In the implementation shown in FIG. 4, the locking ring 34 is threaded to mate with threads on the exterior of the body of the casing 32. In alternative implementations, other configurations such as a J-latch may be used to secure the locking ring 34 to the casing 32 to hold the casing 32 in place.

FIGS. 4 and 5 show a cross-sectional view of the water jet assembly 10. The motor 40 with drive shaft 42 is coupled to the jet casing 32 such that the drive shaft 42 operably engages a drive bushing 50. The drive bushing 50 may be positioned such that it protrudes through a drive aperture 52 in the casing 32. In the implementation shown in FIGS. 4 and 5, the drive bushing 50 has a drive receiver portion 54 adapted to receive the drive shaft 42 and an impeller receiver portion 56. Additionally, the impeller 26 includes an impeller shaft 58 adapted to be inserted into the impeller receiver portion 56 of the drive bushing 50.

FIG. 4 also shows fasteners 18 and 43, which may be used to secure the intake cover 12 to the casing 32. The fastener 18 may be a screw, bolt, or other suitable fastener that extends through the intake cover 12 and is secured into a screw tab 37. Alternatively or additionally, a J-latch 43 may be utilized such at the latch may be rotated into a secured position opposite the intake cover 12 proximate to a J-latch tab 41. The fasteners 18 and 43 may be hand manipulable. Alternatively, the fasteners 18 or 43 may be required to be manipulated by a tool, such as a screwdriver.

The impeller 26 includes fins 25 when the impeller 26 is rotated. The fins 25 draw fluid axially across the impeller 26 through the flowpath 70 (see FIG. 7). As shown in FIGS. 3 and 6, the impeller 26 may include a shroud receiver 60. The shroud receiver 60 is adapted to receive a shroud shaft 29. In operation, the shroud 27 and shroud shaft 29 operate to maintain the position of the impeller 26 in the cycling assembly 20 during the operation of the jet assembly 10. It should be understood that the shroud 27 is not necessary for the operation of the jet assembly 10. As shown in FIGS. 3 and 4, however, the impeller shroud 27 may be received in an interior of the mask 22 to prevent wear on the impeller 26 through excessive movement within the cycling assembly 20. Additionally, the impeller seat 28 may be coupled to the mask 22 to lock the impeller 26 into position within the cycling assembly 20. The impeller seat 28 may be coupled to the mask 22 by any suitable method, such as a J-latch, a rotational locking mechanism, or other suitable means. During operation of the water jet 10, the impeller shroud 27 may be static with respect to the rotation of the impeller 26. Accordingly, a bearing 62 may be installed at the shroud receiver 60 to bear against the impeller 26. The bearing 62 may be manufactured of any suitable wear-resistant material that allows rotation of the impeller 26 with respect to the shroud 27, such as nylon, graphite, metal, polyphenylene sulfide (PPS) composite or other suitable material to prevent wear of the shroud 27, the impeller 26, or both during operation of the water jet assembly 10.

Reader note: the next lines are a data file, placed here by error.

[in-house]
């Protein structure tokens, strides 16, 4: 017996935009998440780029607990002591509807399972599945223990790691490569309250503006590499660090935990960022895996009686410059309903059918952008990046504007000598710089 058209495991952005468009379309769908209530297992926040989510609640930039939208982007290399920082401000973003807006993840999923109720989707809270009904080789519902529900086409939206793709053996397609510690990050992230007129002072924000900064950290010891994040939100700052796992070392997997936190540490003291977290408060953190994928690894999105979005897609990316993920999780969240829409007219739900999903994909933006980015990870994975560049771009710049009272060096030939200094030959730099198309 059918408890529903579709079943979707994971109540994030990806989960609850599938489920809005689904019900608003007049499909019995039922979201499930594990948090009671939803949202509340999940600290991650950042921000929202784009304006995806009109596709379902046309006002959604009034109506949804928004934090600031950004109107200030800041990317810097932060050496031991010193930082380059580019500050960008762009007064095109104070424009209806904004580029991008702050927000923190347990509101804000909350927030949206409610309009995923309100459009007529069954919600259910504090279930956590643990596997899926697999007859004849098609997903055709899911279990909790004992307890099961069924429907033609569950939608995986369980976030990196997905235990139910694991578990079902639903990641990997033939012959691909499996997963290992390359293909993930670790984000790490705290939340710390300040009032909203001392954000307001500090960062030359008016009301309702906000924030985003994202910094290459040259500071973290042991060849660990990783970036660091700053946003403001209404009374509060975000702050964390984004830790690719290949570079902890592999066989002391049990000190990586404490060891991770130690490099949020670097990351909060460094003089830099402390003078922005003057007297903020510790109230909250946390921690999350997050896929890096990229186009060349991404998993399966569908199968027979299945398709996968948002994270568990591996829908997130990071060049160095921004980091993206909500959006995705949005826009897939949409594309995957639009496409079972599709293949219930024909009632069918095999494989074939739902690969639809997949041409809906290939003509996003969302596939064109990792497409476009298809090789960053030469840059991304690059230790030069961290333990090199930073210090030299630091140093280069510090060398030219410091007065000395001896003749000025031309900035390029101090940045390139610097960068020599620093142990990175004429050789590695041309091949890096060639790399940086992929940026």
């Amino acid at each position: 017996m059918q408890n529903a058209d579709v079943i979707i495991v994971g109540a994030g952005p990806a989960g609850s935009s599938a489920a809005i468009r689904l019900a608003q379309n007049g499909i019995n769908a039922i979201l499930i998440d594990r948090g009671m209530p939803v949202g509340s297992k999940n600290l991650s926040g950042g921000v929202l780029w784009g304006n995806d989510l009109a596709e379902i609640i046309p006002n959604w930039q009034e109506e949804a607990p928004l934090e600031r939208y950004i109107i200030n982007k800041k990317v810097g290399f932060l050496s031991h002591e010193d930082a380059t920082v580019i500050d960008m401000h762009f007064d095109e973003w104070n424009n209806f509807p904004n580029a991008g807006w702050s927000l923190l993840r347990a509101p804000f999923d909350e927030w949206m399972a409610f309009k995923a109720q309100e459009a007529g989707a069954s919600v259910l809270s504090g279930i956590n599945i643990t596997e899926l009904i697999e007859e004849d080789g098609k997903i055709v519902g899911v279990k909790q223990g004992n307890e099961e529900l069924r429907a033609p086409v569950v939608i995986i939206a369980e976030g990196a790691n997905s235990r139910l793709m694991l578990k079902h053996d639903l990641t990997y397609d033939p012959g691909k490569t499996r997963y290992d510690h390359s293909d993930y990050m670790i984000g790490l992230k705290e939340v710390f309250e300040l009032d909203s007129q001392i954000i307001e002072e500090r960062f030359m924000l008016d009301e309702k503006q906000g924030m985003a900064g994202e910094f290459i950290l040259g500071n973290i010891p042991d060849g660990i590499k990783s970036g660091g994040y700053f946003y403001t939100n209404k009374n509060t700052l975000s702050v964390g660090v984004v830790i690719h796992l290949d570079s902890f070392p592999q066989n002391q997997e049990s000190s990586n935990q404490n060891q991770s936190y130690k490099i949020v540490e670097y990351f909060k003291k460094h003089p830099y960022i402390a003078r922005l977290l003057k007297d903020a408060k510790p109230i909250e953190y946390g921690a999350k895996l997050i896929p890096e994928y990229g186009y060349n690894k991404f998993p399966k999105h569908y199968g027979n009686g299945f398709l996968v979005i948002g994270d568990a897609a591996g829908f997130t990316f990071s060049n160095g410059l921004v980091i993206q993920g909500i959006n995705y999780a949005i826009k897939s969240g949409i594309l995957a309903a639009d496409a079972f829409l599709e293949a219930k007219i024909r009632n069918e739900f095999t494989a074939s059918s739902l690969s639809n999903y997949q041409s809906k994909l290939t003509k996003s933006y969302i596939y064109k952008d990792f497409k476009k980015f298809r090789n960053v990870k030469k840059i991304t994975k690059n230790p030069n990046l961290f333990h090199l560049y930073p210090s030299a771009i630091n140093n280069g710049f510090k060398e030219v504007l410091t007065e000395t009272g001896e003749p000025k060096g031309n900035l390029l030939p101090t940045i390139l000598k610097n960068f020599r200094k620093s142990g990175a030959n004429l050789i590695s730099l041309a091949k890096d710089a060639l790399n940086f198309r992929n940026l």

FIG. 7 illustrates the operation of an implementation of the water jet 10. Upon activation of the motor 40, the drive shaft 42 rotates and imparts rotation to the drive bushing 50. The impeller shaft 58, inserted into the impeller receiver portion 56 of the drive bushing 50, in turn rotates the impeller 26. The rotation of the impeller 26 draws water, air, or other fluid or fluid mixture through the intake apertures 16. The impeller seat 28 may be positioned such that fluid flow, illustrated by directional arrows 70, may be drawn into the impeller 26 and thrust out of the nozzle 24. This thrust through the nozzle 24 provides a concentrated stream of fluid out of the jet assembly 10. The mask 22 and casing 32 define a fluid flow 70 through the jet assembly to that partitions fluid to drawn in at intake apertures 16 from fluid flow 70 thrust out of the impeller 26 and out nozzle 24. Partitioning fluid in this manner reduces any turbulence that could occur by fluid moving in opposite directions interacting.